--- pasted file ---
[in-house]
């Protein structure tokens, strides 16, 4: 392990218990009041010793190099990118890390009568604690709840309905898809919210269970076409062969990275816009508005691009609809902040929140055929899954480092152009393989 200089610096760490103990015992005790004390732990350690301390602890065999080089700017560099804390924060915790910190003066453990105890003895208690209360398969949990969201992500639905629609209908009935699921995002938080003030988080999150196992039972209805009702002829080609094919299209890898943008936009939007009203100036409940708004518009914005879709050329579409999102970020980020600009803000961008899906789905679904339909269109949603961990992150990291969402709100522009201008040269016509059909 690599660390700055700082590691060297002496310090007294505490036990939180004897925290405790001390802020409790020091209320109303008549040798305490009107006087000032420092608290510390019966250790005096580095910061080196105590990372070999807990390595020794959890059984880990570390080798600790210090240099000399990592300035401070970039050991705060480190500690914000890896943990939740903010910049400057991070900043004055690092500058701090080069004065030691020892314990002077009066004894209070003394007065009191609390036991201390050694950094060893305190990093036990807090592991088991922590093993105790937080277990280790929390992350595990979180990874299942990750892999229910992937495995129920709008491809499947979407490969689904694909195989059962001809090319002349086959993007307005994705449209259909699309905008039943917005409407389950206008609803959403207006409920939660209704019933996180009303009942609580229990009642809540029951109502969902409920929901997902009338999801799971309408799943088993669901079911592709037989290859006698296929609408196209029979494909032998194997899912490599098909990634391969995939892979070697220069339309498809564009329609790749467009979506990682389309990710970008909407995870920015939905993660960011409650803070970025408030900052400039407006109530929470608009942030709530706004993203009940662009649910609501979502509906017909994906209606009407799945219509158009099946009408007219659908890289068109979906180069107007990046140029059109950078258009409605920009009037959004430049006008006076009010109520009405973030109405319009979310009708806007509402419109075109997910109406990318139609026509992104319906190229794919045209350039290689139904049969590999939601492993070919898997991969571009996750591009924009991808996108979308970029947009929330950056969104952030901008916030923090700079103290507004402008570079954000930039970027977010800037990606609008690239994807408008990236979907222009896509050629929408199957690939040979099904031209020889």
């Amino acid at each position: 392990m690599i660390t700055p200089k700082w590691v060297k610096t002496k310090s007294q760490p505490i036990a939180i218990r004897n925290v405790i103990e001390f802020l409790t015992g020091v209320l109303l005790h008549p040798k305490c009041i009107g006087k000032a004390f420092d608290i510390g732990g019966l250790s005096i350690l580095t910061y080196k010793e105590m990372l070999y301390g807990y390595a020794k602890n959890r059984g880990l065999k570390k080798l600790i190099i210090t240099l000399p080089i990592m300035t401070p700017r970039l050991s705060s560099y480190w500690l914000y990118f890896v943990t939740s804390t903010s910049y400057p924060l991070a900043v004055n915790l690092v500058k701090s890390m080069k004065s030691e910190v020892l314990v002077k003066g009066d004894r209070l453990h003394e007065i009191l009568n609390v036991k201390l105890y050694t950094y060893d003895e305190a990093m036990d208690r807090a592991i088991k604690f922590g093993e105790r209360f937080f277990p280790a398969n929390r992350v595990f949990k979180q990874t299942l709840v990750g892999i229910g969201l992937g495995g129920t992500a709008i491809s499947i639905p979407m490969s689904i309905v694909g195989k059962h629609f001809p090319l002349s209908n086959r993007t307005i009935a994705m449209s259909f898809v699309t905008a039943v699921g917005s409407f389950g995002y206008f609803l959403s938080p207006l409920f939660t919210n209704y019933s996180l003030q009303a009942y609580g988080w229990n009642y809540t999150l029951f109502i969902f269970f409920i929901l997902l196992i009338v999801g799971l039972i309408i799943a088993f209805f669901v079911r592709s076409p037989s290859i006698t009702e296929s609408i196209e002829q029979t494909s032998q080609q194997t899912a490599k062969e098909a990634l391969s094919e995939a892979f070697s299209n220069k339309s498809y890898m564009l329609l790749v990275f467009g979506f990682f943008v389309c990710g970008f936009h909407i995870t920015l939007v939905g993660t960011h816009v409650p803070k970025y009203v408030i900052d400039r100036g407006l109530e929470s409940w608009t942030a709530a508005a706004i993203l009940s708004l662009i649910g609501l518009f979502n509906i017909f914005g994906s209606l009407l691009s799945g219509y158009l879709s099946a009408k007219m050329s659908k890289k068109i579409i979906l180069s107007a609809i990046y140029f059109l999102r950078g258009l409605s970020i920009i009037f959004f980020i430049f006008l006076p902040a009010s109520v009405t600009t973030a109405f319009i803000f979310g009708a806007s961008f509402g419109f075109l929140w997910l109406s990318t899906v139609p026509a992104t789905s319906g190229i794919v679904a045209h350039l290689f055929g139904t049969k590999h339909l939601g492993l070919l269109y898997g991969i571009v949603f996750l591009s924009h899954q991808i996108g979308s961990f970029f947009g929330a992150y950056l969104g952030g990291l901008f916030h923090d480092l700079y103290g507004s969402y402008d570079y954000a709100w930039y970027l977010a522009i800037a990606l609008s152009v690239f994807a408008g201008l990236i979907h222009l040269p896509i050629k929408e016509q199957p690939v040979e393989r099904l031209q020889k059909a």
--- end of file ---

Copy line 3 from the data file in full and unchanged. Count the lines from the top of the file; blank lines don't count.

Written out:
């Amino acid at each position: 392990m690599i660390t700055p200089k700082w590691v060297k610096t002496k310090s007294q760490p505490i036990a939180i218990r004897n925290v405790i103990e001390f802020l409790t015992g020091v209320l109303l005790h008549p040798k305490c009041i009107g006087k000032a004390f420092d608290i510390g732990g019966l250790s005096i350690l580095t910061y080196k010793e105590m990372l070999y301390g807990y390595a020794k602890n959890r059984g880990l065999k570390k080798l600790i190099i210090t240099l000399p080089i990592m300035t401070p700017r970039l050991s705060s560099y480190w500690l914000y990118f890896v943990t939740s804390t903010s910049y400057p924060l991070a900043v004055n915790l690092v500058k701090s890390m080069k004065s030691e910190v020892l314990v002077k003066g009066d004894r209070l453990h003394e007065i009191l009568n609390v036991k201390l105890y050694t950094y060893d003895e305190a990093m036990d208690r807090a592991i088991k604690f922590g093993e105790r209360f937080f277990p280790a398969n929390r992350v595990f949990k979180q990874t299942l709840v990750g892999i229910g969201l992937g495995g129920t992500a709008i491809s499947i639905p979407m490969s689904i309905v694909g195989k059962h629609f001809p090319l002349s209908n086959r993007t307005i009935a994705m449209s259909f898809v699309t905008a039943v699921g917005s409407f389950g995002y206008f609803l959403s938080p207006l409920f939660t919210n209704y019933s996180l003030q009303a009942y609580g988080w229990n009642y809540t999150l029951f109502i969902f269970f409920i929901l997902l196992i009338v999801g799971l039972i309408i799943a088993f209805f669901v079911r592709s076409p037989s290859i006698t009702e296929s609408i196209e002829q029979t494909s032998q080609q194997t899912a490599k062969e098909a990634l391969s094919e995939a892979f070697s299209n220069k339309s498809y890898m564009l329609l790749v990275f467009g979506f990682f943008v389309c990710g970008f936009h909407i995870t920015l939007v939905g993660t960011h816009v409650p803070k970025y009203v408030i900052d400039r100036g407006l109530e929470s409940w608009t942030a709530a508005a706004i993203l009940s708004l662009i649910g609501l518009f979502n509906i017909f914005g994906s209606l009407l691009s799945g219509y158009l879709s099946a009408k007219m050329s659908k890289k068109i579409i979906l180069s107007a609809i990046y140029f059109l999102r950078g258009l409605s970020i920009i009037f959004f980020i430049f006008l006076p902040a009010s109520v009405t600009t973030a109405f319009i803000f979310g009708a806007s961008f509402g419109f075109l929140w997910l109406s990318t899906v139609p026509a992104t789905s319906g190229i794919v679904a045209h350039l290689f055929g139904t049969k590999h339909l939601g492993l070919l269109y898997g991969i571009v949603f996750l591009s924009h899954q991808i996108g979308s961990f970029f947009g929330a992150y950056l969104g952030g990291l901008f916030h923090d480092l700079y103290g507004s969402y402008d570079y954000a709100w930039y970027l977010a522009i800037a990606l609008s152009v690239f994807a408008g201008l990236i979907h222009l040269p896509i050629k929408e016509q199957p690939v040979e393989r099904l031209q020889k059909a």